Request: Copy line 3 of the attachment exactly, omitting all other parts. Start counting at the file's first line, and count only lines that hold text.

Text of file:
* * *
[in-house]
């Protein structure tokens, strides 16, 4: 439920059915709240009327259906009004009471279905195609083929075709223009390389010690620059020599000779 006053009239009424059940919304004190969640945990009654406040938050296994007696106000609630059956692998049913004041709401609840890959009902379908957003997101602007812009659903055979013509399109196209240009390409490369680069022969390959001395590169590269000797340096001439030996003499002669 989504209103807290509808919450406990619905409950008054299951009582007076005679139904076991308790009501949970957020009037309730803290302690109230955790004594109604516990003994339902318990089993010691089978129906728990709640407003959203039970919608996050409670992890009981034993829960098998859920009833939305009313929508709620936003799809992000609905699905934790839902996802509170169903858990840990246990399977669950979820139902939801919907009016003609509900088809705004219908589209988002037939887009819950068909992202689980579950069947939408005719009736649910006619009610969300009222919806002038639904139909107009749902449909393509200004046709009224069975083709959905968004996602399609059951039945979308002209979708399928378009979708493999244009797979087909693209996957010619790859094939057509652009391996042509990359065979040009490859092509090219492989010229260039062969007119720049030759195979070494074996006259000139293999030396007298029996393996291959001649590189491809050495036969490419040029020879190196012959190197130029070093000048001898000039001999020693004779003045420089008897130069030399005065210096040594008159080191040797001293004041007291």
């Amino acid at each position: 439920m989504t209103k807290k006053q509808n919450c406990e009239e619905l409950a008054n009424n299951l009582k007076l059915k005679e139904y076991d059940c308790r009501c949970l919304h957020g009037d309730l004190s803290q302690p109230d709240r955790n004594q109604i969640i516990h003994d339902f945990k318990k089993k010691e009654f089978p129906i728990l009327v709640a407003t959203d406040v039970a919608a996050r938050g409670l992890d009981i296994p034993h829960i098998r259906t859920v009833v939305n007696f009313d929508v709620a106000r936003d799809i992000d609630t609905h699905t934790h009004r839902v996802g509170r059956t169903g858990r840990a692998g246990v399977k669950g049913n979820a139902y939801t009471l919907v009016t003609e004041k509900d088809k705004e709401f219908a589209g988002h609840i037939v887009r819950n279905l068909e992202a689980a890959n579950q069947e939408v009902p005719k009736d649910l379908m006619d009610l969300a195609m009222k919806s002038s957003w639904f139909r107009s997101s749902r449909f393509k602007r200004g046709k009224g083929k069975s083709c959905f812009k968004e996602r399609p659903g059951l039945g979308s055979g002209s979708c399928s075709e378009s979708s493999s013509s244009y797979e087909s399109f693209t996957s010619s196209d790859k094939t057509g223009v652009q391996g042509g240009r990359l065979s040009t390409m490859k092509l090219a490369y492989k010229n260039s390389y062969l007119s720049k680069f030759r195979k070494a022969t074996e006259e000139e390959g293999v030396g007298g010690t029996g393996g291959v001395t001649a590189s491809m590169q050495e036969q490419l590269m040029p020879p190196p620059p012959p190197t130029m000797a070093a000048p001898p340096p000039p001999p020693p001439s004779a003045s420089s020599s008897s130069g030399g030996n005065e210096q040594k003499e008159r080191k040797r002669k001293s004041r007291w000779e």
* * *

């Amino acid at each position: 439920m989504t209103k807290k006053q509808n919450c406990e009239e619905l409950a008054n009424n299951l009582k007076l059915k005679e139904y076991d059940c308790r009501c949970l919304h957020g009037d309730l004190s803290q302690p109230d709240r955790n004594q109604i969640i516990h003994d339902f945990k318990k089993k010691e009654f089978p129906i728990l009327v709640a407003t959203d406040v039970a919608a996050r938050g409670l992890d009981i296994p034993h829960i098998r259906t859920v009833v939305n007696f009313d929508v709620a106000r936003d799809i992000d609630t609905h699905t934790h009004r839902v996802g509170r059956t169903g858990r840990a692998g246990v399977k669950g049913n979820a139902y939801t009471l919907v009016t003609e004041k509900d088809k705004e709401f219908a589209g988002h609840i037939v887009r819950n279905l068909e992202a689980a890959n579950q069947e939408v009902p005719k009736d649910l379908m006619d009610l969300a195609m009222k919806s002038s957003w639904f139909r107009s997101s749902r449909f393509k602007r200004g046709k009224g083929k069975s083709c959905f812009k968004e996602r399609p659903g059951l039945g979308s055979g002209s979708c399928s075709e378009s979708s493999s013509s244009y797979e087909s399109f693209t996957s010619s196209d790859k094939t057509g223009v652009q391996g042509g240009r990359l065979s040009t390409m490859k092509l090219a490369y492989k010229n260039s390389y062969l007119s720049k680069f030759r195979k070494a022969t074996e006259e000139e390959g293999v030396g007298g010690t029996g393996g291959v001395t001649a590189s491809m590169q050495e036969q490419l590269m040029p020879p190196p620059p012959p190197t130029m000797a070093a000048p001898p340096p000039p001999p020693p001439s004779a003045s420089s020599s008897s130069g030399g030996n005065e210096q040594k003499e008159r080191k040797r002669k001293s004041r007291w000779e």